Team Preview: 2014 LSU Tigers
By: Jonathan Salmon
There is big hype surrounding the LSU Tigers since they swatted their conference’s number two team Kentucky away with a seemingly effortless wave of their hand, 87 to 82. This is by far the biggest win of their season, which left Johnny Jones and his club with a four and three record in their division and 13-6 overall.
Whether this means they are a team to look at in the coming month, or whether it was simply a freakishly good performance by Johnny O’Bryant III—29 points, nine rebounds, two blocks—is still up for debate, but it does mean that LSU handed Kentucky only their second conference loss and are one of the would-be bubble teams in the SEC that others would rather avoid later on.
Strongside: Come March, teams that make rebounding a top priority are the ones that will make some waves in the tournament. This bodes well for Jones and the LSU Tigers, who have two of the best defensive players in the SEC. Both Jordan Mickey and O’Bryant are in the top 10 list for rebounds per game, six and seven respectively.
Even though Mickey is a freshman he is already one of the lead defensive players in the conference. He is also the number one blocker, getting his hand on 3.7 shots a game and tossing them away from the basket for a total of 80 this season, tied for number three in the country. To put that in perspective, Kentucky’s big man Willie Cauley-Stein has collected 72 so far, and the next closest, Ole Miss’s Aaron Jones, has 53.
Even with this type of play, Mickey cannot take the team’s spotlight away from O’Bryant. The six-foot-nine-inch, 256-pound forward is the Tigers’ leading scorer and teams are beginning to take note and zero in, although if Johnny Jones plays this right, it could benefit him. With LSU’s opponents constantly collapsing on O’Bryant down low and surrounding him with two or three players, all the offense needs is a touch from the forward and a quick pass to the perimeter, leaving their guards available to fire a long-range shot.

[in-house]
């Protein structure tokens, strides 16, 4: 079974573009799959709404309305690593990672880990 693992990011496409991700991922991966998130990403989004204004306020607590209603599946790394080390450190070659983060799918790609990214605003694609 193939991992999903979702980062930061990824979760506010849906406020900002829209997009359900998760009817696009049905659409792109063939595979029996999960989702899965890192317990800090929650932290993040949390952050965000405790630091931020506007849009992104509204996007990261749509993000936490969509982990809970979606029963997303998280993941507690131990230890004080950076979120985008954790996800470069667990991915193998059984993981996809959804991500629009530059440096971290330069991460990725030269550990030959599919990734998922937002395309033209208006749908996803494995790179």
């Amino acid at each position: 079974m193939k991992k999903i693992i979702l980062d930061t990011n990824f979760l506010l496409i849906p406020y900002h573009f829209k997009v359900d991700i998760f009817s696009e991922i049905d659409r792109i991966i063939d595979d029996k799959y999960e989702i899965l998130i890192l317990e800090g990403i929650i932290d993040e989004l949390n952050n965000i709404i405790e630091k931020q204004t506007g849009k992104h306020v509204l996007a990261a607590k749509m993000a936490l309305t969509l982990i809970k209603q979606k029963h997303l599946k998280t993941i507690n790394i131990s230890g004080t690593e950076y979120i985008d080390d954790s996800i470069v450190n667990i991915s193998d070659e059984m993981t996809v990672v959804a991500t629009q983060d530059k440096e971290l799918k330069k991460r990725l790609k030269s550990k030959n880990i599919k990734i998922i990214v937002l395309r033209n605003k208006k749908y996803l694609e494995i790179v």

Weakside: If O’Bryant does draw the defenders onto his person, it is doubtful whether his teammates will be able to drain these much-needed points. Andre Stringer is the sole guard with a field goal percentage over 40 percent (0.435), and with Anthony Hickey shooting 0.38 and Malik Morgan at 0.364—who tragically ended his season Saturday against Auburn—they don’t have much of a choice other than to send the ball down low.
Johnny Jones’ team has been having some trouble on the road, and as a squad that doesn’t do anything amazing at home, this is something they have to rectify if they want to make it into the NCAA tournament come March. In their last four games away from home they have lost three, but they have a chance to prove themselves as three of their next five upcoming games are in their opponents’ arenas; the caveat is that their opponents are Texas A&M, Arkansas and, yes, Kentucky again.
All Told: The Tigers’ big men up front have the ability to wear teams down with their size and aggressive play in the paint, but for opponents that can stick with them they need a different tactic.
Johnny Jones is working on focusing his team into a dribble, drive, draw, dish offense which will allow them to free up O’Bryant and Mickey down low, but if they are unable to make their perimeter play more threatening, this will be in vain and opponents will simply shut down their play in the key.
Evidently this will not stop them every time, because their forwards are capable of running the show by themselves in certain cases. This might be enough to propel them out of the SEC, but if they meet the nation’s best in March, individual efforts will not push them far enough to see a second-round berth, let alone an Elite Eight.